2. After this realisation, an adopted often ends up in a rollercoaster of loss and grief traumas around different themes. Feelings that have often been there since baby time, but that cannot be expressed. A baby cannot categorise trauma feelings, cannot place the emotions associated with them. This doesn’t mean a baby doesn’t feel everything though. The feelings are stored in the body and continue to exist. Until that moment when this is triggered and often then a storm comes around the corner. With all the consequences; burn-out, depression, psychosis, suicide-it’s things in the daily vocabulary of adopted.
  3. It doesn’t help that society puts pressure on an adopted, telling them to be grateful or happy, because it was so beautifully collected here in the West and this life would give them such a (often materialistic) prosperous life. Or having to be thankful that the child was taken away from the mother for his own good because the mother couldn’t take good care of the child. Like this, happiness is determined for us. But who can decide for us what happiness is? And how do you define that at all?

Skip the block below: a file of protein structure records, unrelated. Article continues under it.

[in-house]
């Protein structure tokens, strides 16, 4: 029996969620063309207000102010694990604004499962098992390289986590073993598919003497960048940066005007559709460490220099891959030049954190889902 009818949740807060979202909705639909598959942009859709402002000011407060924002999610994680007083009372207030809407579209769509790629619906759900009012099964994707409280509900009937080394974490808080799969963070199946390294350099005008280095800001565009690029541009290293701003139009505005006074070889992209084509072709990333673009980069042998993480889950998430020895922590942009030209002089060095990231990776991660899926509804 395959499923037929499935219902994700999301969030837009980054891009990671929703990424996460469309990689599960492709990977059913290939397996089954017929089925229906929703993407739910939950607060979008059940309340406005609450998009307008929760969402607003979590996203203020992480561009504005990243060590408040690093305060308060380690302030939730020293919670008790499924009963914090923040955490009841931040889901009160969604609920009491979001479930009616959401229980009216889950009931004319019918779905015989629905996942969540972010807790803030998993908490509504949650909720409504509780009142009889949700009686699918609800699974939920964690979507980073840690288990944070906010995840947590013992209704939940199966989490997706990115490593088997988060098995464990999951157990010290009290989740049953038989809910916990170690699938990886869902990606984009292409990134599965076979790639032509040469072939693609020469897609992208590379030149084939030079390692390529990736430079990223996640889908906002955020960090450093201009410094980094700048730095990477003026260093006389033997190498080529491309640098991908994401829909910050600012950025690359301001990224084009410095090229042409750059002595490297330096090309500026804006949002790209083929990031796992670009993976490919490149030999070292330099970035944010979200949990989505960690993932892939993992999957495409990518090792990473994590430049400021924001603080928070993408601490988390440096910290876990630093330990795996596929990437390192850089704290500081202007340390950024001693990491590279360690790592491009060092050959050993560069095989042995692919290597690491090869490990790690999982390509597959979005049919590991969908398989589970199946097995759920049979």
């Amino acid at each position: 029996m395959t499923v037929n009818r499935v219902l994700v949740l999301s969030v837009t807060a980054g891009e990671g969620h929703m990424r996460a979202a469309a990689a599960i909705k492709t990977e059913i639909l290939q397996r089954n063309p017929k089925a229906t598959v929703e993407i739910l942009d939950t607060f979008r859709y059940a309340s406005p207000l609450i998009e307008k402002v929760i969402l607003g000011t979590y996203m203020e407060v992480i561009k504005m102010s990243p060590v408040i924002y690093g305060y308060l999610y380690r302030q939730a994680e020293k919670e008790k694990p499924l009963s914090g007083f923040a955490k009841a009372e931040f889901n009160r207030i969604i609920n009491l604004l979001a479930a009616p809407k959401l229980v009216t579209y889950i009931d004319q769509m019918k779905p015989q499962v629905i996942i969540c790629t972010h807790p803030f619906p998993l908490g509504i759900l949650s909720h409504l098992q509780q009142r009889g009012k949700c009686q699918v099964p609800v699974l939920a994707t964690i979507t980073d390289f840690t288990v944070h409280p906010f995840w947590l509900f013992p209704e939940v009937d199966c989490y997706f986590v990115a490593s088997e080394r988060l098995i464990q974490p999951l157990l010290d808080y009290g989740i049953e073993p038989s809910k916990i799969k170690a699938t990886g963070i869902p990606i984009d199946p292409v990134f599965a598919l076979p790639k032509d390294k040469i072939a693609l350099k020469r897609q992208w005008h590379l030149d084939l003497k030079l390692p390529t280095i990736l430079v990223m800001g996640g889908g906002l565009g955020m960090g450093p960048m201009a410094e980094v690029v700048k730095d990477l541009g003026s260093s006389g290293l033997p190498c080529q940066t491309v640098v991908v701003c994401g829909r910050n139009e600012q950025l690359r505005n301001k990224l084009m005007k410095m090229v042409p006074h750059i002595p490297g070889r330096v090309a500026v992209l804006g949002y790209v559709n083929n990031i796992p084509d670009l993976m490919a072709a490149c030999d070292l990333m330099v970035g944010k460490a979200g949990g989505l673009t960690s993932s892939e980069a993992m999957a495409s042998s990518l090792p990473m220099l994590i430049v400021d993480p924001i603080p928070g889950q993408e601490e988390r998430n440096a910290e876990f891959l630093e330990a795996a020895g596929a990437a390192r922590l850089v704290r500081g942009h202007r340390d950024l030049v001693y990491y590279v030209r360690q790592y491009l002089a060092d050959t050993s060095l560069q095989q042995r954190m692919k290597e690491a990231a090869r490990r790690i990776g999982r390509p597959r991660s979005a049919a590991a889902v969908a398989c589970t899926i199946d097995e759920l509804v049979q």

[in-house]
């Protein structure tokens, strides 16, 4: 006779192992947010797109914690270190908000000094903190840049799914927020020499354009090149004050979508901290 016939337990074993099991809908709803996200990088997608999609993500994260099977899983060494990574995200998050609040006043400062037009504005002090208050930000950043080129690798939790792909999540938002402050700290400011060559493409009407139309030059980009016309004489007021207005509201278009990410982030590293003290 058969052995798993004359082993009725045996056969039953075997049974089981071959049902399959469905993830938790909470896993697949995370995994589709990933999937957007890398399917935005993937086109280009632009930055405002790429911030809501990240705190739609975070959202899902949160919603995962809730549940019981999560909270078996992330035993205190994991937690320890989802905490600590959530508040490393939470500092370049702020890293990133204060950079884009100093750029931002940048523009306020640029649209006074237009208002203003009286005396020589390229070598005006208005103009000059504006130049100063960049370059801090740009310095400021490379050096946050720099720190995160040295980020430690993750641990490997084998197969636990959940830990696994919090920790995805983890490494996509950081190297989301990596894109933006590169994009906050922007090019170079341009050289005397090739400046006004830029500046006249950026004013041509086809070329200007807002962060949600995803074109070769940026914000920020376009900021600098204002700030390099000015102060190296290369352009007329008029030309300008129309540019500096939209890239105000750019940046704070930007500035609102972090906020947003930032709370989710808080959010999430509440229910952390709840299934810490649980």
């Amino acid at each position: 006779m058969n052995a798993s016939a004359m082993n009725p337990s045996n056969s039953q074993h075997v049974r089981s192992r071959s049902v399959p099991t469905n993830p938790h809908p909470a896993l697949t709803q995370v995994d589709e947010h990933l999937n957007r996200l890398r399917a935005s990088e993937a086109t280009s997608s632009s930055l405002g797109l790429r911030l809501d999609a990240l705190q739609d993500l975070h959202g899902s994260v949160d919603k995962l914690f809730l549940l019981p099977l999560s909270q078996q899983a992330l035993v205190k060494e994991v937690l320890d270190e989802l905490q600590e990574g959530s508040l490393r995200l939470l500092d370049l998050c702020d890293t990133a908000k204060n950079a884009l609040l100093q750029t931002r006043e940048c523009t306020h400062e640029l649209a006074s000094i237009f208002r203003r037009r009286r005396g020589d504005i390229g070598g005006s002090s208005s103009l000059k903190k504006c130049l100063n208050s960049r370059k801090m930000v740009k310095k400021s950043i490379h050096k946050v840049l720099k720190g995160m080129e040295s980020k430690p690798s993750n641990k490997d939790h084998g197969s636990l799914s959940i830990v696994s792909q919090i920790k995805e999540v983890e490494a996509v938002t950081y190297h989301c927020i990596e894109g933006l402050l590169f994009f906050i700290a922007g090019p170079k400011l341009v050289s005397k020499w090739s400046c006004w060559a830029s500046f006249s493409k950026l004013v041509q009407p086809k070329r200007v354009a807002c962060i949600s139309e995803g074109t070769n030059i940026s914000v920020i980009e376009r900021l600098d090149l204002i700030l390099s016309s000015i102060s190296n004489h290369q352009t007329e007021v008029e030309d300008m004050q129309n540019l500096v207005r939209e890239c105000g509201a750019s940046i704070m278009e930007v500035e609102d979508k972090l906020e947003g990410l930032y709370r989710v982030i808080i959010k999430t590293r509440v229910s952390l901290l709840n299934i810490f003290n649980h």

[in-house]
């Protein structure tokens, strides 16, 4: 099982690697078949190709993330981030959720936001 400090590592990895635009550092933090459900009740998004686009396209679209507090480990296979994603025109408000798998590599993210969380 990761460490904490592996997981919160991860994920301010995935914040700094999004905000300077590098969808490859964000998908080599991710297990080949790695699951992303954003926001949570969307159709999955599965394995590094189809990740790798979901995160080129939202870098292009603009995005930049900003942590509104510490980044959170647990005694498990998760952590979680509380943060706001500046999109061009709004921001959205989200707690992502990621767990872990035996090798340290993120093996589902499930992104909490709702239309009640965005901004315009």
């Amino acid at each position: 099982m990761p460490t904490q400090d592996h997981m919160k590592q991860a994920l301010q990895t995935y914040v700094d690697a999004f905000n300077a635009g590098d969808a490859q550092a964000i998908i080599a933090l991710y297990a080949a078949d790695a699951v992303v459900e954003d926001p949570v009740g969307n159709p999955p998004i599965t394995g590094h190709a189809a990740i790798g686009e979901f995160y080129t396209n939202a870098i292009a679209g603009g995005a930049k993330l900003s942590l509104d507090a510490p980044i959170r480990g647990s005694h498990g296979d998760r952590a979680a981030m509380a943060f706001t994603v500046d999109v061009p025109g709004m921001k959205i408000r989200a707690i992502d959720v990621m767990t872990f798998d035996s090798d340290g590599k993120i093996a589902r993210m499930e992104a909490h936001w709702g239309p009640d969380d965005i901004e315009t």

4. It also doesn’t help that there is often no room for these processes of grief and loss in this society. This causes misunderstanding for the fact that the child inside is often dead-unhappy. What would help? Empathy and support. Ask yourself as an unadopted how you would feel if your child was taken away from one day to another and put up with someone else, and then you are told to be thankful because your child will have a better life have. I literally heard an unadopted once say, then you die inside. Exactly, many adopted people die symbolically inside and must struggle their way through these feelings to feel vitally alive again.